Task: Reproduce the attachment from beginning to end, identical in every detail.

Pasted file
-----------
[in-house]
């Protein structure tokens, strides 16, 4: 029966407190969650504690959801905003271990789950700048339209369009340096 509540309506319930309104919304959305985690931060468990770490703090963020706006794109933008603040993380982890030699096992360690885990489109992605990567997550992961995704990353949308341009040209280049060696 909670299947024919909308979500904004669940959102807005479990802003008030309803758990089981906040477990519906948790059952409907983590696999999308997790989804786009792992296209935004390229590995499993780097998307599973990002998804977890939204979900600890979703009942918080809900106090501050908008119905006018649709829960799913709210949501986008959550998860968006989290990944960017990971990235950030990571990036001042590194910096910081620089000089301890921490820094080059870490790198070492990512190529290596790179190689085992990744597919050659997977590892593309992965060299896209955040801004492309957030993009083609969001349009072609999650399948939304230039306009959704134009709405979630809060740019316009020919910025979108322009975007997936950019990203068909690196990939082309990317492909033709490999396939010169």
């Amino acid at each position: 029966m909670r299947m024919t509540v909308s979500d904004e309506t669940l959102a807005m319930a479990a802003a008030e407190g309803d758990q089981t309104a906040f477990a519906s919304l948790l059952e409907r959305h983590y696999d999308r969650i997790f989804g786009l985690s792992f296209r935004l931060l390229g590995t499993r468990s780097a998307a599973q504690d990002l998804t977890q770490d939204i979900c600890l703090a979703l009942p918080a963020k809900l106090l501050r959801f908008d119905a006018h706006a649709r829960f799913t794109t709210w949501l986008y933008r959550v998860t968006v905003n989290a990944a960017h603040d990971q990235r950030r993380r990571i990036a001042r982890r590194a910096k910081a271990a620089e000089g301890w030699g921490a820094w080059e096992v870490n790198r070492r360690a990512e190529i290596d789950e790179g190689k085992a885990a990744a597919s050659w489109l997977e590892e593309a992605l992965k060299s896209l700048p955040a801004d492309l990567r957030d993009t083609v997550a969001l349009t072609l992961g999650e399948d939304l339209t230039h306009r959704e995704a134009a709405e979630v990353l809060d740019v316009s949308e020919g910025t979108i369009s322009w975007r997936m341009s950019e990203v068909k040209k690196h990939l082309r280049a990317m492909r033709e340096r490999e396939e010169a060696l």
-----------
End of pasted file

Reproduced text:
[in-house]
């Protein structure tokens, strides 16, 4: 029966407190969650504690959801905003271990789950700048339209369009340096 509540309506319930309104919304959305985690931060468990770490703090963020706006794109933008603040993380982890030699096992360690885990489109992605990567997550992961995704990353949308341009040209280049060696 909670299947024919909308979500904004669940959102807005479990802003008030309803758990089981906040477990519906948790059952409907983590696999999308997790989804786009792992296209935004390229590995499993780097998307599973990002998804977890939204979900600890979703009942918080809900106090501050908008119905006018649709829960799913709210949501986008959550998860968006989290990944960017990971990235950030990571990036001042590194910096910081620089000089301890921490820094080059870490790198070492990512190529290596790179190689085992990744597919050659997977590892593309992965060299896209955040801004492309957030993009083609969001349009072609999650399948939304230039306009959704134009709405979630809060740019316009020919910025979108322009975007997936950019990203068909690196990939082309990317492909033709490999396939010169």
């Amino acid at each position: 029966m909670r299947m024919t509540v909308s979500d904004e309506t669940l959102a807005m319930a479990a802003a008030e407190g309803d758990q089981t309104a906040f477990a519906s919304l948790l059952e409907r959305h983590y696999d999308r969650i997790f989804g786009l985690s792992f296209r935004l931060l390229g590995t499993r468990s780097a998307a599973q504690d990002l998804t977890q770490d939204i979900c600890l703090a979703l009942p918080a963020k809900l106090l501050r959801f908008d119905a006018h706006a649709r829960f799913t794109t709210w949501l986008y933008r959550v998860t968006v905003n989290a990944a960017h603040d990971q990235r950030r993380r990571i990036a001042r982890r590194a910096k910081a271990a620089e000089g301890w030699g921490a820094w080059e096992v870490n790198r070492r360690a990512e190529i290596d789950e790179g190689k085992a885990a990744a597919s050659w489109l997977e590892e593309a992605l992965k060299s896209l700048p955040a801004d492309l990567r957030d993009t083609v997550a969001l349009t072609l992961g999650e399948d939304l339209t230039h306009r959704e995704a134009a709405e979630v990353l809060d740019v316009s949308e020919g910025t979108i369009s322009w975007r997936m341009s950019e990203v068909k040209k690196h990939l082309r280049a990317m492909r033709e340096r490999e396939e010169a060696l």